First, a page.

1. Serotonin: “The Confidence Molecule”
Serotonin plays so many different roles in our bodies. Ultimately, the link between higher serotonin and a lack of rejection sensitivity allows people to put themselves in situations that will bolster self-esteem, increase feelings of worthiness, and create a sense of belonging. To increase serotonin, challenge yourself regularly and pursue things that reinforce a sense of purpose, meaning and accomplishment. Being able to say “I did it!” will produce a feedback loop that will reinforce behaviors that build self-esteem and make you less insecure and create an upward spiral of more and more serotonin.
2. Endorphins: “The Pain-Killing Molecule”
The name Endorphin translates into “self-produced morphine.” Endorphins resemble opiates in their chemical structure and have analgesic properties. Endorphins are produced by the pituitary gland and the hypothalamus during strenuous physical exertion, sexual intercourse and orgasm. Make these pursuits a part of your regular life to keep those endorphins pumping.
3. Adrenaline: “The Energy Molecule”
Adrenaline, technically known as epinephrine, plays a large role in the fight or flight mechanism. The release of epinephrine is exhilarating and creates a surge in energy. Adrenaline causes an increase in heart rate, blood pressure, and works by causing less important blood vessels to constrict, thus increasing blood flow to larger muscles. A surge of adrenaline makes you feel very alive. It can be an antidote for boredom, malaise and stagnation. Taking risks, and doing scary things that force you out of your comfort zone is key to maximizing your human potential. However, some people often act recklessly to get an adrenaline rush. If you’re an “Adrenaline Junkie”, try to balance potentially harmful novelty-seeking by focusing on behaviors that will make you feel good by releasing other neurochemicals on this list.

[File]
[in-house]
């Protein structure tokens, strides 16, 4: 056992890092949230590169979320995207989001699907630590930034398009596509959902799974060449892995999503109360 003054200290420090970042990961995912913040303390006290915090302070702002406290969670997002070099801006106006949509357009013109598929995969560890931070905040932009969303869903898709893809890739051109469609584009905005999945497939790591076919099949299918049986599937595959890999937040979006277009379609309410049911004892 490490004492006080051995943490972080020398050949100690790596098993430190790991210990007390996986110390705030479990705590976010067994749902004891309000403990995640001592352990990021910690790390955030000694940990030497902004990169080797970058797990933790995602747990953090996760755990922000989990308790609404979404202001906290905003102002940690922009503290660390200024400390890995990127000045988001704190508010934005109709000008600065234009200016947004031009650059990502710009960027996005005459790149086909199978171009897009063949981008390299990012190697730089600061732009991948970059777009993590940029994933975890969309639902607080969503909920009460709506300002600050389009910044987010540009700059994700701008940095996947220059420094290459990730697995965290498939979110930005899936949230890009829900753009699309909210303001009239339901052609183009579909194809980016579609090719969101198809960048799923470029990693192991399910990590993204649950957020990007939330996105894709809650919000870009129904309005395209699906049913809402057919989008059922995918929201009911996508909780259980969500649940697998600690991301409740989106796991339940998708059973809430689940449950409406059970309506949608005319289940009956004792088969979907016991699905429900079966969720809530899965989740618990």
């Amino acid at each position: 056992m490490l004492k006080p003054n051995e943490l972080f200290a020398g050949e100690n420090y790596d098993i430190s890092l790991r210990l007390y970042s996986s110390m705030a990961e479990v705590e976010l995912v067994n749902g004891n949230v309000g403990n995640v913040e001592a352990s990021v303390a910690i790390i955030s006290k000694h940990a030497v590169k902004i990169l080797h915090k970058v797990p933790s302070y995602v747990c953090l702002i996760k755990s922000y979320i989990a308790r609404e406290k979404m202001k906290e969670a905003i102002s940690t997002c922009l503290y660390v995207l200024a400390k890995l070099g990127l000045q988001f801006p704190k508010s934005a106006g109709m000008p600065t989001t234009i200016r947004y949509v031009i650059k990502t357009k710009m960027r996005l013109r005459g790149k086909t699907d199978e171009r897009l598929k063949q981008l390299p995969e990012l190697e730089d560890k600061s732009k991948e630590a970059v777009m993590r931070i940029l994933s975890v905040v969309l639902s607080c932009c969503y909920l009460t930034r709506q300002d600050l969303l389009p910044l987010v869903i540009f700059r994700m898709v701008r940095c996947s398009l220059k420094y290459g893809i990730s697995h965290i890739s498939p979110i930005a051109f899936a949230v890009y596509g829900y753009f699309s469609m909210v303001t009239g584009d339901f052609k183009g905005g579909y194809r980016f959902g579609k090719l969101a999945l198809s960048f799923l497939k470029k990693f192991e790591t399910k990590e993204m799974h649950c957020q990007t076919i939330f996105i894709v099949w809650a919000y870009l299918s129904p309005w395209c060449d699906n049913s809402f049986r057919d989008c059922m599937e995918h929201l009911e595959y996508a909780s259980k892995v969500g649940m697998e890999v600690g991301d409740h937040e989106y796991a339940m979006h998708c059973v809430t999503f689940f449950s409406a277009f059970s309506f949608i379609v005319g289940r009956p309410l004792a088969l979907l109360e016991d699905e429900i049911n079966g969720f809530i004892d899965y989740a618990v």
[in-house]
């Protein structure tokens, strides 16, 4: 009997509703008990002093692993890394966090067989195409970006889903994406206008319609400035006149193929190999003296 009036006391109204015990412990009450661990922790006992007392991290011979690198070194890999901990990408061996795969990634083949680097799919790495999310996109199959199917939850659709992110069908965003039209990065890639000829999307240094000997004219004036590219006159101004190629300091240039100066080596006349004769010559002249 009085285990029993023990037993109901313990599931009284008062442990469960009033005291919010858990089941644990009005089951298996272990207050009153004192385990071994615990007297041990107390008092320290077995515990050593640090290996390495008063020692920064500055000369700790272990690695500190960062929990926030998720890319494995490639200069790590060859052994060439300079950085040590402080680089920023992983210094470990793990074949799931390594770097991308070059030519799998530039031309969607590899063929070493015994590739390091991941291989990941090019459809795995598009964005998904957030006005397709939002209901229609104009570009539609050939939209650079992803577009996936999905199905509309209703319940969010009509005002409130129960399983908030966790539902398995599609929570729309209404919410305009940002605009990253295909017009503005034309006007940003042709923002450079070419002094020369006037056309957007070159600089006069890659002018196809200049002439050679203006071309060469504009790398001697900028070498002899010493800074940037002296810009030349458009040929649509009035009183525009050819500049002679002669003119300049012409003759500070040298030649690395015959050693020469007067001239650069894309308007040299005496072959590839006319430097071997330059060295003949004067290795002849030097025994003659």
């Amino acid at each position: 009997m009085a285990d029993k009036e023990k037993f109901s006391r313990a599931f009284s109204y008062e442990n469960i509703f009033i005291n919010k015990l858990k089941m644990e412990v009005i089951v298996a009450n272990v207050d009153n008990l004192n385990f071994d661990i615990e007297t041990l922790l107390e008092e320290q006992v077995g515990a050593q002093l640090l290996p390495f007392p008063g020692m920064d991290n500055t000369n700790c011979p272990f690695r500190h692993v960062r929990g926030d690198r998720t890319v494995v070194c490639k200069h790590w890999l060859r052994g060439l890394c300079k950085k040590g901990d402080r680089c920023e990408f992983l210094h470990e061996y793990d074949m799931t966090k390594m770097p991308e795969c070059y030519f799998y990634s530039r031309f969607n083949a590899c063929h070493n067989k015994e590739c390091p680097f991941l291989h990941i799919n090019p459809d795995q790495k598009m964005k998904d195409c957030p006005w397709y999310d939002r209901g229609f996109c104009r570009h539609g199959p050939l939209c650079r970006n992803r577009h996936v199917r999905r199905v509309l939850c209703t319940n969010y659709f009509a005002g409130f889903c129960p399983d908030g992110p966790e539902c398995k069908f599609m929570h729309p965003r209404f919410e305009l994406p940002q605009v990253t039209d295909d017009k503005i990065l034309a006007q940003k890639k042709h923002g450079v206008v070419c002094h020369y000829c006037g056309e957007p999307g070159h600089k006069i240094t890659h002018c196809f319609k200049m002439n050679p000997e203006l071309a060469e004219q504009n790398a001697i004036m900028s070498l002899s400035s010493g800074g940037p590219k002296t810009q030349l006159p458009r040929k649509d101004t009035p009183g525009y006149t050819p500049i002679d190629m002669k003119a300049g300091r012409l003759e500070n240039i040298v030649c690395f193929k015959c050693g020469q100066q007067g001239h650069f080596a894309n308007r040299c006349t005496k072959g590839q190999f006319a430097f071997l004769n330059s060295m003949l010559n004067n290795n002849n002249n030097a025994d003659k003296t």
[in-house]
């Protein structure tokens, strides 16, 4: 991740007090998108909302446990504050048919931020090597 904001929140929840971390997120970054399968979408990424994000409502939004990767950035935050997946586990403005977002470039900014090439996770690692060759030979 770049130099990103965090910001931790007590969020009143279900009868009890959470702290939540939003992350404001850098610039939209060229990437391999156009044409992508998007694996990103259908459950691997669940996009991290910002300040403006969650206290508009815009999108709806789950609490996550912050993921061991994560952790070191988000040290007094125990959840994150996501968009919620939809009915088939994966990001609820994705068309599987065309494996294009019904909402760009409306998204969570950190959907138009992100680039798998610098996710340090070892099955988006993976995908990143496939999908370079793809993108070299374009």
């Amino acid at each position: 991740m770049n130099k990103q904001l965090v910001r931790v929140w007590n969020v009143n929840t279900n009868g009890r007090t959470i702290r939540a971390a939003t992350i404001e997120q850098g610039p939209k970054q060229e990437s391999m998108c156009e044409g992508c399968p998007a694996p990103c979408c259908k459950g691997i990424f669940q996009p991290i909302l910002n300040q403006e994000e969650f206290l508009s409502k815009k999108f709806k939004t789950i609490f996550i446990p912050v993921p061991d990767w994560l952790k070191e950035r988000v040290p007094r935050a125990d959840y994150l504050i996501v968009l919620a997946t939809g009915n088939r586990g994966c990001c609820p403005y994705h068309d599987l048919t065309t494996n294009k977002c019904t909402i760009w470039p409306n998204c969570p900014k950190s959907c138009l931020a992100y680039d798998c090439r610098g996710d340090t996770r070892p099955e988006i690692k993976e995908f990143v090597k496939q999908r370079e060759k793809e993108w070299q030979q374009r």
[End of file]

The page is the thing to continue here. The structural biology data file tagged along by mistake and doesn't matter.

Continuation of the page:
4. Dopamine: “The Reward Molecule”
Dopamine is responsible for reward-driven behavior and pleasure seeking. Every type of reward-seeking behavior that has been studied increases the level of dopamine transmission in the brain. If you want to get a hit of dopamine, set a goal and achieve it. Dopamine is the chemical that mediates pleasure in the brain. It is released during pleasurable situations and stimulates one to seek out the pleasurable activity or occupation. Dopamine motivates us to take action toward goals, desires, and needs, and gives a surge of reinforcing pleasure when achieving them.
5. GABA: “The Anti-Anxiety Molecule”
GABA (gamma aminobutyric acid) is an inhibitory molecule that slows down the firing of neurons and creates a sense of calmness. Think of it as the brain’s own natural Valium. It enables your brain to put an end to persistent worrying thoughts going around in your mind. You can increase GABA naturally by practicing yoga or meditation.
6. Oxytocin: “The Bonding Molecule”
Oxytocin is a hormone directly linked to human bonding, and increasing trust and loyalty. In some studies, high levels of oxytocin have been correlated with romantic attachment. Some studies show if a couple is separated for a long period of time, the lack of physical contact reduces oxytocin and drives the feeling of longing to bond with that person again. But there is some debate as to whether oxytocin has the same effect on men as it does on women. In men, vasopressin (a close cousin to oxytocin) may actually be the “bonding molecule.” But again, the bottom line is that skin-to-skin contact, affection, and intimacy are key to feeling happy.
Sources: besthealthmag.ca, psychologytoday.com, news-medical.net